Diversity in Risk
We’ve talked a lot in the past about diversity in compliance. This is a sector that has fared well where others in financial services have faced criticism, particularly in the light of the Gender Pay Gap (GPG) results. Now we turn to risk.
We have seen a notable trend in the drive to find more females within risk management jobs, particularly in the quantitative area where there is a current lack of women relative to other areas of risk.
We want to show the sceptics that the hiring of women extends beyond a knee jerk reaction to the GPG fall out, simply remedying a PR issue and fulfilling a quota. And further still, address the generalisation that the commercial benefits that come from diversity are due to the stereotype of women being calm and cautious while men are egotistical and prone to excessive risk-taking.
Exploring the hypothesis: Diversity = profitability + security
The financial crisis of 2007 has brought with it a decade of surmising how it could have been avoided. Multiple studies have been carried out testing various measures of financial performance, all concluding that gender diverse firms have outperformed those dominated by males. A study entitled ‘Braving the Financial Crisis: An Empirical Analysis of the Effect of Female Board Directors on Bank Holding Company Performance’ published in March 2016 went as far to say that not only did the bank holding companies see a direct correlation with the number of female directors and performance but those with at least three female directors ‘braved the crisis better’.
A common theory suggests that ‘groupthink’, the psychological phenomenon that occurs when a group conform to the same point of view is to blame. While this is great for group harmony it is detrimental to a fully considered decision.
It is this variety that is key. Throughout our extensive network we have met thousands of men and women who have a unique set of characteristics and skills that make them brilliant at what they do. Attributes such as tenacity, communication, attention to detail, logic and foresight are not defined by gender but an individual.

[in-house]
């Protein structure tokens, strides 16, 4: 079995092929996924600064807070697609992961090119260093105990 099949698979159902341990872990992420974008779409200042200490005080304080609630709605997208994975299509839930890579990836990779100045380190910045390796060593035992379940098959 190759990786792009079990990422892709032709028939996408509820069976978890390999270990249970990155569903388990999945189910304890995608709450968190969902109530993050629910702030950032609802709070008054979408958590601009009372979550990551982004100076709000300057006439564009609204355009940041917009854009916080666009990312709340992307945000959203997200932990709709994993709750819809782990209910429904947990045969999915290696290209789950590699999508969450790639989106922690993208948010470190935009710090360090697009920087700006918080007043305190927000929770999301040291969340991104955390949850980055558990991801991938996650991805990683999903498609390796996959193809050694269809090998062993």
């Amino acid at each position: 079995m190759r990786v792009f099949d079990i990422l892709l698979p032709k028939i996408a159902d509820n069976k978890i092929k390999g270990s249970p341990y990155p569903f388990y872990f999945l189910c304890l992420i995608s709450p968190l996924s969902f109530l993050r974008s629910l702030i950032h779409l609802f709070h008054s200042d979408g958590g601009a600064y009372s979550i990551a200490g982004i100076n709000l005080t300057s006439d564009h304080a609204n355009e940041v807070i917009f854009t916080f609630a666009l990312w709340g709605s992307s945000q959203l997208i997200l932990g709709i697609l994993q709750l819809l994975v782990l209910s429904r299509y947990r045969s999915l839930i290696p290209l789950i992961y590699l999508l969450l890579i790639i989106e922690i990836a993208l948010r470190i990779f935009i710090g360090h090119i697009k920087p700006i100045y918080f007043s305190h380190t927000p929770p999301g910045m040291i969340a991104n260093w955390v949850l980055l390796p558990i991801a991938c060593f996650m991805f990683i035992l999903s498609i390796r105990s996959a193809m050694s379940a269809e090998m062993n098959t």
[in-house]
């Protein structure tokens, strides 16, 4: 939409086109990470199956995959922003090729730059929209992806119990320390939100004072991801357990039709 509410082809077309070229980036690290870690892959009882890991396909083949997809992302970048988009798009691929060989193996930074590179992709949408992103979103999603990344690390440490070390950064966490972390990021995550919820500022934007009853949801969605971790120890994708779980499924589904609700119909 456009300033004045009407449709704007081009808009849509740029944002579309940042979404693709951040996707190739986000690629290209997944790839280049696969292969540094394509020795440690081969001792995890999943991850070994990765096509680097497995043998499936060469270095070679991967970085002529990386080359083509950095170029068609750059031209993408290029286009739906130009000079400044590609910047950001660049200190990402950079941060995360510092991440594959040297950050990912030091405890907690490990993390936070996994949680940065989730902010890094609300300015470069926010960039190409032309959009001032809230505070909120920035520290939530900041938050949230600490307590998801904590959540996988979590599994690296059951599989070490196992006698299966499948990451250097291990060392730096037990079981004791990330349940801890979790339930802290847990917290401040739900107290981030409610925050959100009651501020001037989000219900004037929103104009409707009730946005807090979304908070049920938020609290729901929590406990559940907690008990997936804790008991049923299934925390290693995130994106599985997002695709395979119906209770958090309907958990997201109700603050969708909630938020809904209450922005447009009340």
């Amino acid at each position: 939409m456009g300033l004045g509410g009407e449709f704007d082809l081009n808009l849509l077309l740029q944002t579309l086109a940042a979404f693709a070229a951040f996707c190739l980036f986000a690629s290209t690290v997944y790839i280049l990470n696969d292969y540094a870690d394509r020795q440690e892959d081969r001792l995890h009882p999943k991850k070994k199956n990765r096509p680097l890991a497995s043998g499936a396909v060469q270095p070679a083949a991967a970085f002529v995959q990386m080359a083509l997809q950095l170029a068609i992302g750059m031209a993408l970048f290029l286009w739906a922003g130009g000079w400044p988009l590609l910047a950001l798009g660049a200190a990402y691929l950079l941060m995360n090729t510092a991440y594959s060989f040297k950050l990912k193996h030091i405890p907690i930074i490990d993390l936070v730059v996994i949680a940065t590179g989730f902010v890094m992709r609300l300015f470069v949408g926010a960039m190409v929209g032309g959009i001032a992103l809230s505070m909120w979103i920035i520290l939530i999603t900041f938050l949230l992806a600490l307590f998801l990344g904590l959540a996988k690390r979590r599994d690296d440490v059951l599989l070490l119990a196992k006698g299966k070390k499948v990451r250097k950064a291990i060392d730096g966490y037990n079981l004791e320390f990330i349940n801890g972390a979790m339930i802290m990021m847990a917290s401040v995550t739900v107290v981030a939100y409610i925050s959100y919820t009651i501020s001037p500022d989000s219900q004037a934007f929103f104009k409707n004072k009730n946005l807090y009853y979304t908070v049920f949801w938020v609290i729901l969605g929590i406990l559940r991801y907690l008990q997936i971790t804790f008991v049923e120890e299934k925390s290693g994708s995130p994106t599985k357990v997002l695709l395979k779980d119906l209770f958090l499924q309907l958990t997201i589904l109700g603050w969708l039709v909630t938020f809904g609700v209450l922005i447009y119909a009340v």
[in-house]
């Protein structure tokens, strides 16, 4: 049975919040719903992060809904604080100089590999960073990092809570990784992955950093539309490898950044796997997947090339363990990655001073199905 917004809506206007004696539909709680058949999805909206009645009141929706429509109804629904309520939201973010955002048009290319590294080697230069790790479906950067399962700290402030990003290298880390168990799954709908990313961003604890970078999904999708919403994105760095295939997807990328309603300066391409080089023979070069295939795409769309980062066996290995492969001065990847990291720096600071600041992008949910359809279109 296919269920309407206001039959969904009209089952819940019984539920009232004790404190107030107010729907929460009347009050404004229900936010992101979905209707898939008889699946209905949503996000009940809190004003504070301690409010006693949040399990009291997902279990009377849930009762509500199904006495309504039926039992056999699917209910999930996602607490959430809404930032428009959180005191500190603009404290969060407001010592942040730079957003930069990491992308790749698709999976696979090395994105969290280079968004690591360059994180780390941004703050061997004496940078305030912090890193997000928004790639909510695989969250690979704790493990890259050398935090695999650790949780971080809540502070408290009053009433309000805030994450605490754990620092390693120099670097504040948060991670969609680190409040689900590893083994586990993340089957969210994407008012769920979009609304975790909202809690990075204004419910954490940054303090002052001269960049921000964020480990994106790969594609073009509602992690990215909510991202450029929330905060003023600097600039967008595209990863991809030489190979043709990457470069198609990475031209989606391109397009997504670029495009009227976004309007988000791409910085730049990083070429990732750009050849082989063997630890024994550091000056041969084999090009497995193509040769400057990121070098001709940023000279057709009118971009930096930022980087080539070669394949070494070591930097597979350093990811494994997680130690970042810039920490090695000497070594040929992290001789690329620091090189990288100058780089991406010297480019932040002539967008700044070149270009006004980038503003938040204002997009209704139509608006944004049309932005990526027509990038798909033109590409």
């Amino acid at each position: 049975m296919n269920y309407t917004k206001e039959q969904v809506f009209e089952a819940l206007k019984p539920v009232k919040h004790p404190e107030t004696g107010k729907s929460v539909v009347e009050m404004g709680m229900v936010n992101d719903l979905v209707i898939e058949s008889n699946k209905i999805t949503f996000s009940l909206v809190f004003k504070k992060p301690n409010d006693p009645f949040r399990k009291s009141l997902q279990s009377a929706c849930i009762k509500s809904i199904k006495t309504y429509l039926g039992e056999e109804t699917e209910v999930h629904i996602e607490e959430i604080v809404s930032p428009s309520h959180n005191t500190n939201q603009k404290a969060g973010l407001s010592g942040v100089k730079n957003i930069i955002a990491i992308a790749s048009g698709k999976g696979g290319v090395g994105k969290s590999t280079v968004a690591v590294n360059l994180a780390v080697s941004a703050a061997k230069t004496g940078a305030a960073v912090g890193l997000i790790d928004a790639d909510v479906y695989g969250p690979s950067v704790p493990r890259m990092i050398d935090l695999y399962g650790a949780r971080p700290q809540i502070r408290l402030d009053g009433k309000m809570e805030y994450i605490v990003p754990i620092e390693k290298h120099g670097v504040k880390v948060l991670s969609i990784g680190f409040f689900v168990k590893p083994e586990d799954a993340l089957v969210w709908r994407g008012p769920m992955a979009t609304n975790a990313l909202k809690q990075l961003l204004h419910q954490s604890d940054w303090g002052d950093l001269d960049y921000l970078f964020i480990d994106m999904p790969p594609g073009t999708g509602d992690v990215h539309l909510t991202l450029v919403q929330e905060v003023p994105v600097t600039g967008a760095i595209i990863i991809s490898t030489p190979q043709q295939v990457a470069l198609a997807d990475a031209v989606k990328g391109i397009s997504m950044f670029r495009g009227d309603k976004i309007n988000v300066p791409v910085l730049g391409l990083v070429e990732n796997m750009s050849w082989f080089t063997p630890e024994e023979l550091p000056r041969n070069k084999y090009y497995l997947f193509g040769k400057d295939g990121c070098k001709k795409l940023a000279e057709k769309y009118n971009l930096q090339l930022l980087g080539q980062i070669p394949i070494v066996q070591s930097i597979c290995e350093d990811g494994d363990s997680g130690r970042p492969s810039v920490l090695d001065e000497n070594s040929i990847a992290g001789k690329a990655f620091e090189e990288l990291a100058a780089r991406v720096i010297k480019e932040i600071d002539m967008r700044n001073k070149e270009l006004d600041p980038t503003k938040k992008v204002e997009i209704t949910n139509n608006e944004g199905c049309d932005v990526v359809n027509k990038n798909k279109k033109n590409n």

The problem, and what these studies have picked up on is that where critical decisions are being made by a wholly homogeneous group, strains of commonality can culminate. How much a person’s age, gender or ethnicity affects their experience and perspective will vary but it is this set of unique perspectives that can change the dynamics of a decision making process and overcome an unconscious bias.
What does this mean for the future of diversity in risk?
On International Women’s Day, the Institute of Risk Management (IRM) gathered 20 risk professionals (male and female) to discuss gender diversity. They, like us have noted that more than ever, women are choosing careers in risk management, particularly in the quantitative field but that it ‘thinned considerably the further up the management ladder’.
It is for businesses now to determine how they can keep women in their organisations and we are seeing positive moves in this space. Many firms are starting career development initiatives and are having meaningful conversations about creating a culture where everyone feels heard and that they have equal opportunities. Importantly and increasingly we are seeing firms consider flexible working which is a critical factor for women who are returning to work after having a family. If this continues to gain momentum, we will start to see more women in leadership positions and this in itself will help shape our future organisations’ diversity cultures.
We see how important diversity is and financial services, like any other sector rely on performing to the best of their ability. With a wider market and more diverse talent pool, less emphasis will be put on stereotypes. We never want a person to have to question whether they have (or indeed haven’t) been successful in getting a role for anything other than the measure of their skills, expertise and character.
We have a unique view point of diversity in the risk market. If you would like our advice, I’d be happy to discuss this with you.